[-empyre-] Week 4: Playsthetics of Experimental Digital Games: game design praxis

mez breeze netwurker at gmail.com
Wed Mar 26 17:06:08 EST 2014

On Wed, Mar 26, 2014 at 2:01 AM, Sandra Danilovic <
s.danilovic at mail.utoronto.ca> wrote:

> 2.     How are experimental games vehicles for creative self-expression,
> storytelling?
>  3.     What does it mean to design 'unplayable' games, difficult-to-play
> games, etc in relation to creative experimentation?
Hi All,

I just wanted to quickly address these questions regarding experimental
games as "self-expression vehicles" with intentionally unplayable/difficult
aspects, especially in relation to some game-based projects I've
co-created. These "Games" [or as I like to term them, Synthetic Game
Environments] include The Dead Tower<http://labs.dreamingmethods.com/tower/>,
#PRISOM <http://prisom.me> and
in development]. All three of these projects act to subvert
traditional game dynamics [and mechanics] in various ways. In The Dead
Tower, the player needs to navigate a dream-like arena, where snippets of
words hang suspended in air, and text coats various discarded objects in an
environment centred on a huge stone castle. As the catalogue from "Chercher
le texte" 2013 describes it: *"Like the proverbial moth, the reader's
attention is drawn towards the brightest things around: white words float
in the air, static or rotating. And the lines of mezangelle
<http://en.wikipedia.org/wiki/Mezangelle> verse both heighten the dread by
telling fragments of a ghostly narrative prefigured by the bus crash site
the reader finds herself in, and soften the tone with hints about the
interface that nudge the fourth wall." *In the Dead Tower, a player is
given only the smallest of instructions, with some of the navigation
instructions actually embedded directly into the game text [very meta].

#PRISOM explores, and in part emulates, the increasing unveiling of covert
surveillance on a global scale [such as the PRISM
and the increasing monitoring of individual's private data/lives - in fact,
the neologism title was produced by merging the terms "PRISM" and "prison".
#PRISOM is a synthetic reality game that's set in a 3D space in true First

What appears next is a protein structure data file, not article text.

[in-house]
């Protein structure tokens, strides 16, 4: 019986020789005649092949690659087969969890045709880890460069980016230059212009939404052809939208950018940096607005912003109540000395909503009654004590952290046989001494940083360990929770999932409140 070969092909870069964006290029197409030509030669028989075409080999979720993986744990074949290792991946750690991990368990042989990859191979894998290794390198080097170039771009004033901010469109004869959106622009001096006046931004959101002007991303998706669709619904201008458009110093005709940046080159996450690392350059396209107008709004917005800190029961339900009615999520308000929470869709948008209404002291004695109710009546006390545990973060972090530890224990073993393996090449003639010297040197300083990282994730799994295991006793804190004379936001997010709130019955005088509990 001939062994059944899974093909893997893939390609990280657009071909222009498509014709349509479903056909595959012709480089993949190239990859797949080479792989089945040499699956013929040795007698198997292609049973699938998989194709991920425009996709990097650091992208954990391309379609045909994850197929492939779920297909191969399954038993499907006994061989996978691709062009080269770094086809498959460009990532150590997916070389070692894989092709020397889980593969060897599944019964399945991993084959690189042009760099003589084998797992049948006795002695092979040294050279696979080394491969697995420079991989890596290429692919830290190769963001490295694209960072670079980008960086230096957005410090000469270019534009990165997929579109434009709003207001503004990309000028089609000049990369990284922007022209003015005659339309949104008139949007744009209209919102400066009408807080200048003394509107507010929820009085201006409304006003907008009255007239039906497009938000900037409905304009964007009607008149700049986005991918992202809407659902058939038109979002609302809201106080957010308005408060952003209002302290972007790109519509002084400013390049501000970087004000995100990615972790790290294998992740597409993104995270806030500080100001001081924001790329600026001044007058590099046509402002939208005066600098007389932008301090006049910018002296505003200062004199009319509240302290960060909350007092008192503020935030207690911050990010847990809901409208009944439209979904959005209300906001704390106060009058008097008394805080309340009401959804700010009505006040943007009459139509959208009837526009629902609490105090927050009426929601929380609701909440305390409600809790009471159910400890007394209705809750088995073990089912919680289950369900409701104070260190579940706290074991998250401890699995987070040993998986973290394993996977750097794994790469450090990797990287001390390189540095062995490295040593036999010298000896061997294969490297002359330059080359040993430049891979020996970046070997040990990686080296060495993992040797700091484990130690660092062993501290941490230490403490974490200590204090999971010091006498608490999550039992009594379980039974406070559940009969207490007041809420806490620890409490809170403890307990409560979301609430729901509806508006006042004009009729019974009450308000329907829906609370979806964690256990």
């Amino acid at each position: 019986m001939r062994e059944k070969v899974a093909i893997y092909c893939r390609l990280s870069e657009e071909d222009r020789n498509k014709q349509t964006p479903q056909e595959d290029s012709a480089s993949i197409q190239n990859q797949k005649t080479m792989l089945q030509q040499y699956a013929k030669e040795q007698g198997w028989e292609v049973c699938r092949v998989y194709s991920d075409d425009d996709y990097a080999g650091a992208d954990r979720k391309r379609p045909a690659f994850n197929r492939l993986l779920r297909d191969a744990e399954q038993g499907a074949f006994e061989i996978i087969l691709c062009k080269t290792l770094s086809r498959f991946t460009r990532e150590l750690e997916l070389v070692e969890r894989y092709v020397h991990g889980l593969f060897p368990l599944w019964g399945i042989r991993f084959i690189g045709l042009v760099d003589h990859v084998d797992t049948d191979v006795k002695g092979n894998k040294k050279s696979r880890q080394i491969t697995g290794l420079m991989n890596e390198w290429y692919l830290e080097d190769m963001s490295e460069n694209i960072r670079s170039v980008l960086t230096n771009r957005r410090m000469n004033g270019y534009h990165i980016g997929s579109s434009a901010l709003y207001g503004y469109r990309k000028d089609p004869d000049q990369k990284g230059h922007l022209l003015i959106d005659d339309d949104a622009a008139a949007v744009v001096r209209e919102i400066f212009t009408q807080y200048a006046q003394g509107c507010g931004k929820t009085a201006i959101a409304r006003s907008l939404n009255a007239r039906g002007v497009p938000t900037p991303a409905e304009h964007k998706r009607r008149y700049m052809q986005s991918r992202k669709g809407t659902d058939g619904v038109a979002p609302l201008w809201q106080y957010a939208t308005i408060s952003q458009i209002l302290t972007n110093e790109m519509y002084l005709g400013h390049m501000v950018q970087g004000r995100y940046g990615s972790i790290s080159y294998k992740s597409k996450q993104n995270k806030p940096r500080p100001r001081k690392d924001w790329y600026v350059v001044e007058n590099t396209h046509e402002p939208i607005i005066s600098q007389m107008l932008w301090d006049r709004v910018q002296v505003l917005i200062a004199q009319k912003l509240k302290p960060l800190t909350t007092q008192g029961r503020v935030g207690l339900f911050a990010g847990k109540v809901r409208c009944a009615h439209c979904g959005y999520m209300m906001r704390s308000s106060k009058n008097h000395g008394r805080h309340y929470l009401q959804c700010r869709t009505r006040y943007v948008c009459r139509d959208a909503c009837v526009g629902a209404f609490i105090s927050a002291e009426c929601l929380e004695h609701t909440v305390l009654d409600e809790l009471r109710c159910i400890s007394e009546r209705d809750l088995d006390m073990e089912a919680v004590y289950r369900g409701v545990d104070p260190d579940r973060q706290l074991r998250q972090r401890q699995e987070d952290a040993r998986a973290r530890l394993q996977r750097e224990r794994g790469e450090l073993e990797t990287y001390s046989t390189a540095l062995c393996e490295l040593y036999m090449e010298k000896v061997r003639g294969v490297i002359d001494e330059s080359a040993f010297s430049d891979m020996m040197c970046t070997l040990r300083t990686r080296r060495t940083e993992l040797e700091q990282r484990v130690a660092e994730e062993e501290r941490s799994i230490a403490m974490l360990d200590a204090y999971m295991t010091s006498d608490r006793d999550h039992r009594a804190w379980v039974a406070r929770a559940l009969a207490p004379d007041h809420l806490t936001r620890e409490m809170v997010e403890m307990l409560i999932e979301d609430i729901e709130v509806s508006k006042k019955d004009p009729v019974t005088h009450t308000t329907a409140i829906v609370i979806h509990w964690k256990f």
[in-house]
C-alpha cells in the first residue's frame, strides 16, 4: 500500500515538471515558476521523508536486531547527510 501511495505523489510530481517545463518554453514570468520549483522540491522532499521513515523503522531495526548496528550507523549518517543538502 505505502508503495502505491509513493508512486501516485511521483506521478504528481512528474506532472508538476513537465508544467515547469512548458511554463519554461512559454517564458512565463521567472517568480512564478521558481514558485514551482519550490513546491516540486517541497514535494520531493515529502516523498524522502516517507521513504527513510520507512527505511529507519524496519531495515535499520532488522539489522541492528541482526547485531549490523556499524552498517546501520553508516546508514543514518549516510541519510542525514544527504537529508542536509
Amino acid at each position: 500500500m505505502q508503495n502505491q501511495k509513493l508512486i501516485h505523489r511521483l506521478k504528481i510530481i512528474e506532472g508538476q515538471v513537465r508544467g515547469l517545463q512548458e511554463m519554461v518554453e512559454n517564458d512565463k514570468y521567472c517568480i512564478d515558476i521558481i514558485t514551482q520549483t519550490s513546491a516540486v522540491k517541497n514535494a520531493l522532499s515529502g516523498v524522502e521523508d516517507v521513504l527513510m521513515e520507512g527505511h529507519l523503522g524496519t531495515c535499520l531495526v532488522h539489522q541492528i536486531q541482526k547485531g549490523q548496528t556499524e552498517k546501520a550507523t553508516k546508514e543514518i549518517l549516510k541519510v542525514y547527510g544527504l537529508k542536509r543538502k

Person Shooter style, but that removes a player's ability to engage within
the space as they typically would in a standard FPS by controlling the game
through weapons, health-packs, and standard stable controls. When a player
enters #PRISOM, initially the navigation seems to mirror FPS conventions
[space bar to jump, arrow keys and "adws" to move, c to crouch, help
screens etc]. But as a player begins to move around the prison-like
environment, it becomes apparent that function and
slightly-irritating-almost-unplayable-function are woven tightly together
[like the difficulty level of some of the travel platforms being *almost*
too annoying to jump on, or finding yourself running into an area that you
think is safe passage but is actually an explosive glass wall]. During
dev/beta testing, I always knew we were onto something if I pushed past
that delicious [mostly FPS] game adrenalin-flow into irritation/frustration
territory [which is exactly appropriate for #PRISOM inmates, especially
considering the dystopic ending(s)].

One #PRISOM review sums up the delicate process of juggling this game and
"anti-game" orientation: "*"Thanks to #PRISOM, I am now successfully
indoctrinated and prepared for the total loss of my civil and personal
rights and a life of continual subservience. Seriously, this took a bit of
navigation...but the payoff is definitely worth it. The environment is easy
to get into, especially with the supporting audio, and once I got into the
hang of what I was supposed to do, and where to find the test stations, all
went smoothly. I was actually entranced by the whole experience, and felt
that I just HAD to get to the end. This is [a] most ambitious work...with a
piece that delivers a political message within the framework of a game that
is actually no game at all - it's the serious business of where do we all
go from here."*

It's an interesting idea to short-cut [or at least heavily modify] many of
the conventions or muscle-memory based habits that traditional game players
have come to expect as part of their gaming experience, but also a risky
one. On the one hand, you risk alienating players who have had no, or
little, traditional gaming experience [newbies] with slippery
"unplayability", and on the other, you risk frustration from expert gamers
who might bristle at the reduced, or inverted, functionality.


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